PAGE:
U.S. hundred-dollar bills. (bigstockphoto)

You can think of that $100 billion in cash the same way you would think about cash in your own personal portfolio: It’s nice to have around for a rainy day, but inflation gradually erodes its value over time. Hoarding cash on your balance sheet is the corporate world equivalent of hiding cash under your mattress and waiting for the right opportunity to come around. Which is why, of course, Wall Street investors and investment bankers have been putting so much pressure on companies like Apple to do something — anything — with all that cash.

These tech giants need to start thinking in terms of transforming cash flow into job flow. Put the cash to work on infrastructure projects that lead to real jobs. Google has acted on this front — the company has invested nearly $850 million in alternative energy projects, including new solar and wind projects across the country. There are countless other capital spending projects that these tech companies could work on, perhaps something along the lines of LightSquared’s attempt to build a $14 billion-dollar national high-speed wireless network.

Forget the usual Wall Street answers — like plumping up the dividend for stockholders, buying back shares or even buying another company. Increasing the dividend isn’t going to do much for the economy, especially in the short-run. Buying another company? It’s an easy way to put that cash to work and appease investors, but usually leads to job cuts, not job gains. Right now, the Wall Street is scouring the markets for “cheap” (i.e. undervalued) companies that Apple and Google could acquire. Why do you think Google eventually went all-in on its acquisition of Motorola Mobility? Even Motorola could only sop up $12.5 billion in cash, so just imagine what you could buy for $100 billion.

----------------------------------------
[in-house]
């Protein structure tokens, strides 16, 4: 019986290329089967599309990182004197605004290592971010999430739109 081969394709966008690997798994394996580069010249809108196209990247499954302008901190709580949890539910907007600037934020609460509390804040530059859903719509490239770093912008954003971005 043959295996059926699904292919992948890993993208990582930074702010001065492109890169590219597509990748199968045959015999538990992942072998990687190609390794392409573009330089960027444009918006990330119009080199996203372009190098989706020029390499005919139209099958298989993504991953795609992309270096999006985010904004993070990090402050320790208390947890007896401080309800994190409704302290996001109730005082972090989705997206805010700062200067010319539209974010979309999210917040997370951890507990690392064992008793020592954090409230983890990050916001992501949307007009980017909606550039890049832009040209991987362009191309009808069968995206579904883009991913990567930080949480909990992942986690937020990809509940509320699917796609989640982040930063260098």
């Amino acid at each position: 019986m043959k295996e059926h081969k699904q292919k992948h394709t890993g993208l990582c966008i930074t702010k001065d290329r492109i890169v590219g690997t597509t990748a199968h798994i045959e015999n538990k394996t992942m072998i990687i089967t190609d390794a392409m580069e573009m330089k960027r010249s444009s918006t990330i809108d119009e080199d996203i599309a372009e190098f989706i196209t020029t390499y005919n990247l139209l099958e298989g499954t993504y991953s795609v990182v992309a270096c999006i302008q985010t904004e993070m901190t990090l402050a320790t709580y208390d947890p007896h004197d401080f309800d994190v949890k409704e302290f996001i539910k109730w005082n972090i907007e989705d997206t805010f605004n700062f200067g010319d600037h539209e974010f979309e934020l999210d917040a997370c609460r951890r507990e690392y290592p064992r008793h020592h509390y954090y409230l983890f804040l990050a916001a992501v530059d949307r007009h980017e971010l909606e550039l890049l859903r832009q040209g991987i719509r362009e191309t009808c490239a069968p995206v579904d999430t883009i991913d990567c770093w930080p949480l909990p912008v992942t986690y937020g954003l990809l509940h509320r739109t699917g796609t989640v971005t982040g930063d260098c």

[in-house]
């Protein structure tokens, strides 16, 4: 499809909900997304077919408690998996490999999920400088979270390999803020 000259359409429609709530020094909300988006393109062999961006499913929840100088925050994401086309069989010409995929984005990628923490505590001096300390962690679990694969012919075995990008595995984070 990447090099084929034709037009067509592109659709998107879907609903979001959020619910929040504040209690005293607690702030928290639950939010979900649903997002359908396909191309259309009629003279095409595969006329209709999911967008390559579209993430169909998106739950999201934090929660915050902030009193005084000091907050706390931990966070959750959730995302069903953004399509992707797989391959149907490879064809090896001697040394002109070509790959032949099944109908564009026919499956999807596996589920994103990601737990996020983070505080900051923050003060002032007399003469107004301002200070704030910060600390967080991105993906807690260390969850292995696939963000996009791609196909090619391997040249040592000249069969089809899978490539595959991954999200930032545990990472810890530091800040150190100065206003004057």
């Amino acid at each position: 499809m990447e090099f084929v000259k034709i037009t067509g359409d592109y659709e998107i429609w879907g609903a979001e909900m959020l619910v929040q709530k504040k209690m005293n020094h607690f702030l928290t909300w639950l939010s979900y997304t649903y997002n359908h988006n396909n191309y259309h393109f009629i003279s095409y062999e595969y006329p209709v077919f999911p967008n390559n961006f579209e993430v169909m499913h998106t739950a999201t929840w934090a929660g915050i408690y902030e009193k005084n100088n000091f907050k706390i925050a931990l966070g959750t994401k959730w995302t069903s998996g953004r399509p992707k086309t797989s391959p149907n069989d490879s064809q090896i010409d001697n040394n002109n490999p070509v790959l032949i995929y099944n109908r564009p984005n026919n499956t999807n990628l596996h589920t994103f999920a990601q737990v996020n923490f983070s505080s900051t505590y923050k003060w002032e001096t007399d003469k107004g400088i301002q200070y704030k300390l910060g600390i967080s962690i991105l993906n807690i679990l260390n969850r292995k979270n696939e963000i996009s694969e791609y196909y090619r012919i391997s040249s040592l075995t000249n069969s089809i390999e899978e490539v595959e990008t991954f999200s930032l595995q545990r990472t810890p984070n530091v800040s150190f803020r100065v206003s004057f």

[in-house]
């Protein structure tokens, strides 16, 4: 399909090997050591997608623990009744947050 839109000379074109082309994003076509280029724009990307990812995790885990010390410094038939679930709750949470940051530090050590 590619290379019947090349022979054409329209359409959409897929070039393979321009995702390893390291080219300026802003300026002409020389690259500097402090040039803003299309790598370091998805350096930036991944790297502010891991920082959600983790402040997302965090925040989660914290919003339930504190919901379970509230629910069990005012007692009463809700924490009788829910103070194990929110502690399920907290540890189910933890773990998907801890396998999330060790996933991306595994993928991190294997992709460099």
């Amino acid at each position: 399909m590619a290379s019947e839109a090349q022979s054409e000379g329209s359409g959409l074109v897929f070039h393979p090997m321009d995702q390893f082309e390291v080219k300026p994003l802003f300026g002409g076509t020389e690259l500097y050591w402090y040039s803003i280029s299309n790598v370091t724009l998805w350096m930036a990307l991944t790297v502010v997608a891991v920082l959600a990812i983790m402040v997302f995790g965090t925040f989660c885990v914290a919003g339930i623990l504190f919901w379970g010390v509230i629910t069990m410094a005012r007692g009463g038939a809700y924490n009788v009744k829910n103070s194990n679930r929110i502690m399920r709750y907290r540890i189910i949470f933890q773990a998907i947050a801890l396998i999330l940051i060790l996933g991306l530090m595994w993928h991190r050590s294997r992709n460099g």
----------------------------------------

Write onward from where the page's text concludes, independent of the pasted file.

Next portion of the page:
$100 billion is New Deal territory. As a result, maybe the best use of all that cash is on capital-intensive projects that can put engineers and skilled IT workers to work now. Now is Apple’s chance to do something big, something that people will be talking about as part of Steve Job’s final legacy. What if, on October 4, in addition to announcing whatever new technology the company plans to introduce, it also announces a massive capital spending project that acts as a stimulus for the economy? Steve Jobs joked at last year’s Apple shareholder meeting that he was going to "throw a toga party" with all that cash (back when Apple “only” had $40 billion in cash). Which, come to think of it, is probably not that much different from what many think Congress did with our earlier stimulus efforts.

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